Patrick Platzer, Manuela Jaindl, Gerhild Thalhammer, Stefan Dittrich, Thomas Wieland, Vilmos Vecsei, Christian Gaebler
December 2006, Volume 15, Issue 12, pp 1801 - 1810 Original Article Read Full Article 10.1007/s00586-006-0084-1
First Online: 15 March 2006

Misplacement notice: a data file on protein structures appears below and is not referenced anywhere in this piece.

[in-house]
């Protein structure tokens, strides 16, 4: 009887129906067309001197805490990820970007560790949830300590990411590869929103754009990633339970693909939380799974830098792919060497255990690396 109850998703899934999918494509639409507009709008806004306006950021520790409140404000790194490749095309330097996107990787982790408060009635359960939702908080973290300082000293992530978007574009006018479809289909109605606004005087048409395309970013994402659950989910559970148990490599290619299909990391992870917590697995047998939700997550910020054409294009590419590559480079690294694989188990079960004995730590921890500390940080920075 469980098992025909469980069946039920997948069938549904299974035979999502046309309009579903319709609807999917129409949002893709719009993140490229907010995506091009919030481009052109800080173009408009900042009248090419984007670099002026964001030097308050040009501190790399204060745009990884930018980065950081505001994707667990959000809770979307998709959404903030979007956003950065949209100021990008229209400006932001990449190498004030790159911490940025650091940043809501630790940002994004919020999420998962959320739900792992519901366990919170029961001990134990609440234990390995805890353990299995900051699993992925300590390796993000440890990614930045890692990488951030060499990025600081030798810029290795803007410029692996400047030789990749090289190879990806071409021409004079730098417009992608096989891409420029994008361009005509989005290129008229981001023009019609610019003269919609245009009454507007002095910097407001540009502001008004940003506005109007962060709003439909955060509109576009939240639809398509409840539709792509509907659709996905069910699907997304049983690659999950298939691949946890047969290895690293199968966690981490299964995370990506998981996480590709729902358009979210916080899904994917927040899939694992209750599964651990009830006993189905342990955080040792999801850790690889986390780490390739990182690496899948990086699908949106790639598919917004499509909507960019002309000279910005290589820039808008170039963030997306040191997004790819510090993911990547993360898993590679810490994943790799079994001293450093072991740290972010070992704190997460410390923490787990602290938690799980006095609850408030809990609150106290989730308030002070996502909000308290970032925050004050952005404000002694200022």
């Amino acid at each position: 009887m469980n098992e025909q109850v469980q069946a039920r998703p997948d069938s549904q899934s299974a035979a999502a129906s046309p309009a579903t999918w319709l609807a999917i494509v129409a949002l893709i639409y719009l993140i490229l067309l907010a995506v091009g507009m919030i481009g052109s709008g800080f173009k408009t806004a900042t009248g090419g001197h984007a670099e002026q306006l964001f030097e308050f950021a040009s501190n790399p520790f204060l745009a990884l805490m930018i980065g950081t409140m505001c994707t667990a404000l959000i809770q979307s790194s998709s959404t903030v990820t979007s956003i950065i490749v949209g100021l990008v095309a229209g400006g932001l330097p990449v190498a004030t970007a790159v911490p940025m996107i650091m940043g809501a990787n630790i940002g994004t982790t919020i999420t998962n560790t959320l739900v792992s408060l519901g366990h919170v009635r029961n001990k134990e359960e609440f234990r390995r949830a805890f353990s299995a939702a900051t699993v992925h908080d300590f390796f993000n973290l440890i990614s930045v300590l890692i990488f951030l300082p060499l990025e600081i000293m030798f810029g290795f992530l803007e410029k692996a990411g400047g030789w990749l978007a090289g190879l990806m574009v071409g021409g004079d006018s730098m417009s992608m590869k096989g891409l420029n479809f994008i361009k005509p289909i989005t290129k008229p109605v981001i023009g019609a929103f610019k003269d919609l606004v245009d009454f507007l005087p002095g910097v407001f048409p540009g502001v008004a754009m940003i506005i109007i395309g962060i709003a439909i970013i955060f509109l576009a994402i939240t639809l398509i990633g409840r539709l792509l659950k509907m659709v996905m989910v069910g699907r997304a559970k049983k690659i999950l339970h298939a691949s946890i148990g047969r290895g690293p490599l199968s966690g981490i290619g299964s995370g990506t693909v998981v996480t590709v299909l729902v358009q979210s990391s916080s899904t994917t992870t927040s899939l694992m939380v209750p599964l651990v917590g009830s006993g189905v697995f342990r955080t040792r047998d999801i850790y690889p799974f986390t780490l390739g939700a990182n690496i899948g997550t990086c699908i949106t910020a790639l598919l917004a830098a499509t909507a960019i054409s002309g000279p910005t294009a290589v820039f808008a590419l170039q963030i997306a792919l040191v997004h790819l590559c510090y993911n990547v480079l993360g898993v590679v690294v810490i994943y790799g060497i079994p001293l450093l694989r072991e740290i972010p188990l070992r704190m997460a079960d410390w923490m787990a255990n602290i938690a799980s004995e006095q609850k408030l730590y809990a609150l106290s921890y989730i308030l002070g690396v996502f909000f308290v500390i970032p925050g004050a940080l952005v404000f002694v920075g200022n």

Clearing the cervical spine in polytrauma patients still presents a challenge to the trauma team. The risk of an overlooked cervical spine injury is substantial since these patients show painful and life-threatening injuries to one or more organ systems so that clinical examination is usually not reliable. A generally approved guideline to assess the cervical spine in polytrauma patients might significantly reduce delays in diagnosis, but a consistent protocol for evaluating the cervical spine has not been uniformly accepted or followed by clinicians. One purpose of this study was to analyse the common methods for cervical spine evaluation in critically injured patients and its safety and efficacy at this trauma centre. The second purpose was to present a comprehensive diagnostic C-spine protocol, based on the authors’ experiences with documented cases. From a prospectively gathered polytrauma database, we retrospectively analysed the clinical records of all polytrauma patients, with skeletal and/or non-skeletal cervical spine injuries, who were admitted to this level I trauma centre between 1980 and 2004. All patients were assessed following the trauma algorithm of our unit (modified by Nast-Kolb). Standard radiological evaluation of the cervical spine consisted of either a single lateral view or a three-view cervical spine series (anteroposterior, lateral, odontoid). Further radiological examinations (functional flexion/extension views, oblique views, CT scan, MRI) were carried out for clinical suspicion of an injury or when indicated by the standard radiographs. Sixteen patients (14%) had a single cross-table lateral view for radiological assessment of the cervical spine during initial trauma evaluation, Twenty-nine patients had a three-view cervical spine series (anteroposterior, lateral, odontoid) and 81 patients underwent extended radiological examinations by cervical CT scan (n=52), functional flexion/extension views (n=26) or MRI (n=3). Correct diagnosis was made in 107 patients (91%) during primary trauma evaluation, whereas in 11 patients (9%) our approach to clear the cervical spine failed to detect significant cervical spine injuries. In six patients skeletal injuries were missed by a single lateral view and in two patients by a three-view standard series because inadequate radiographs with poor technical quality or incomplete visualization of the cervical spine did not show the extent of the injury. In three cases ligamentous injuries were missed despite complete sets of standard radiographs and cervical CT scan, but without functional radiography. Common methods for cervical spine evaluation in critically injured patients were plain radiographs, cervical CT scan and functional flexion/extension views. Cervical CT scan was the most efficient imaging tool in detecting skeletal injuries, showing a sensitivity of 100%. A single cross-table lateral view appeared to be insufficient, as we found a sensitivity of only 63%. Functional radiography or MRI was also necessary, as plain radiographs and CT scan failed to detect significant ligamentous injuries in 6% of the patients. For more comprehensive assessment of the C-spine, we presented a new C-spine protocol based on the authors’ experiences, with the aim to avoid unnecessary delays in diagnosis.
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